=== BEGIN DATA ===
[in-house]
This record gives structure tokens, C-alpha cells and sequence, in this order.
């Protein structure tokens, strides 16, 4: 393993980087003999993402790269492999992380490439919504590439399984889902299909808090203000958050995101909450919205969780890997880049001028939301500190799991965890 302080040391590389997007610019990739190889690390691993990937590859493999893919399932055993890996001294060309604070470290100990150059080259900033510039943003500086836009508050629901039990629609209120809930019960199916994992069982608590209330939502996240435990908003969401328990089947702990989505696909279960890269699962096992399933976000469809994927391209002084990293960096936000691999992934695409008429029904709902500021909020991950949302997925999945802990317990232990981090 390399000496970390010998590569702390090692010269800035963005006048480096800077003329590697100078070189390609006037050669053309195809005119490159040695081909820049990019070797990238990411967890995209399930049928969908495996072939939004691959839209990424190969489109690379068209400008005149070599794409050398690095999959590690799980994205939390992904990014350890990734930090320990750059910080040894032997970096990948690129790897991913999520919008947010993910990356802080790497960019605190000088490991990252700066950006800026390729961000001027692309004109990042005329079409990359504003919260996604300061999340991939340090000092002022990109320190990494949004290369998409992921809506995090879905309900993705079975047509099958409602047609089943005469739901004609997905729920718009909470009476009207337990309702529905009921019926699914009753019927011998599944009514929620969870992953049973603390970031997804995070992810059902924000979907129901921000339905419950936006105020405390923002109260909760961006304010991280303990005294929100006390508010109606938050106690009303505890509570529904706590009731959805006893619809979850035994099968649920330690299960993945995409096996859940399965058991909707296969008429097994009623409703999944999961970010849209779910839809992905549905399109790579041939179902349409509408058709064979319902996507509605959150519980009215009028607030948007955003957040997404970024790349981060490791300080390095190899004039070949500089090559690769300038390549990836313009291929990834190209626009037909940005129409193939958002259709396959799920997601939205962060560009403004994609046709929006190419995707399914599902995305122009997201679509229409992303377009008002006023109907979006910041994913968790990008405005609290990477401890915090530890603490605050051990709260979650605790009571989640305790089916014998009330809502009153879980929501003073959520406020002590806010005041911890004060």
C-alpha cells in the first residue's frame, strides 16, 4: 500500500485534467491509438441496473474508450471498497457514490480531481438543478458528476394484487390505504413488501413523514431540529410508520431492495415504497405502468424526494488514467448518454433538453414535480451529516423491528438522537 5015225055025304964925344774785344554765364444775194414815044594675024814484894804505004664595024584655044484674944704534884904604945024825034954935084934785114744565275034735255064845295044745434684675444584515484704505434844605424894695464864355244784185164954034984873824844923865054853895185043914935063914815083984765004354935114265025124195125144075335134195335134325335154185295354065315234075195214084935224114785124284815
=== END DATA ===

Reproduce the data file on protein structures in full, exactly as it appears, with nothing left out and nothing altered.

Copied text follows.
[in-house]
This record gives structure tokens, C-alpha cells and sequence, in this order.
């Protein structure tokens, strides 16, 4: 393993980087003999993402790269492999992380490439919504590439399984889902299909808090203000958050995101909450919205969780890997880049001028939301500190799991965890 302080040391590389997007610019990739190889690390691993990937590859493999893919399932055993890996001294060309604070470290100990150059080259900033510039943003500086836009508050629901039990629609209120809930019960199916994992069982608590209330939502996240435990908003969401328990089947702990989505696909279960890269699962096992399933976000469809994927391209002084990293960096936000691999992934695409008429029904709902500021909020991950949302997925999945802990317990232990981090 390399000496970390010998590569702390090692010269800035963005006048480096800077003329590697100078070189390609006037050669053309195809005119490159040695081909820049990019070797990238990411967890995209399930049928969908495996072939939004691959839209990424190969489109690379068209400008005149070599794409050398690095999959590690799980994205939390992904990014350890990734930090320990750059910080040894032997970096990948690129790897991913999520919008947010993910990356802080790497960019605190000088490991990252700066950006800026390729961000001027692309004109990042005329079409990359504003919260996604300061999340991939340090000092002022990109320190990494949004290369998409992921809506995090879905309900993705079975047509099958409602047609089943005469739901004609997905729920718009909470009476009207337990309702529905009921019926699914009753019927011998599944009514929620969870992953049973603390970031997804995070992810059902924000979907129901921000339905419950936006105020405390923002109260909760961006304010991280303990005294929100006390508010109606938050106690009303505890509570529904706590009731959805006893619809979850035994099968649920330690299960993945995409096996859940399965058991909707296969008429097994009623409703999944999961970010849209779910839809992905549905399109790579041939179902349409509408058709064979319902996507509605959150519980009215009028607030948007955003957040997404970024790349981060490791300080390095190899004039070949500089090559690769300038390549990836313009291929990834190209626009037909940005129409193939958002259709396959799920997601939205962060560009403004994609046709929006190419995707399914599902995305122009997201679509229409992303377009008002006023109907979006910041994913968790990008405005609290990477401890915090530890603490605050051990709260979650605790009571989640305790089916014998009330809502009153879980929501003073959520406020002590806010005041911890004060």
C-alpha cells in the first residue's frame, strides 16, 4: 500500500485534467491509438441496473474508450471498497457514490480531481438543478458528476394484487390505504413488501413523514431540529410508520431492495415504497405502468424526494488514467448518454433538453414535480451529516423491528438522537 5015225055025304964925344774785344554765364444775194414815044594675024814484894804505004664595024584655044484674944704534884904604945024825034954935084934785114744565275034735255064845295044745434684675444584515484704505434844605424894695464864355244784185164954034984873824844923865054853895185043914935063914815083984765004354935114265025124195125144075335134195335134325335154185295354065315234075195214084935224114785124284815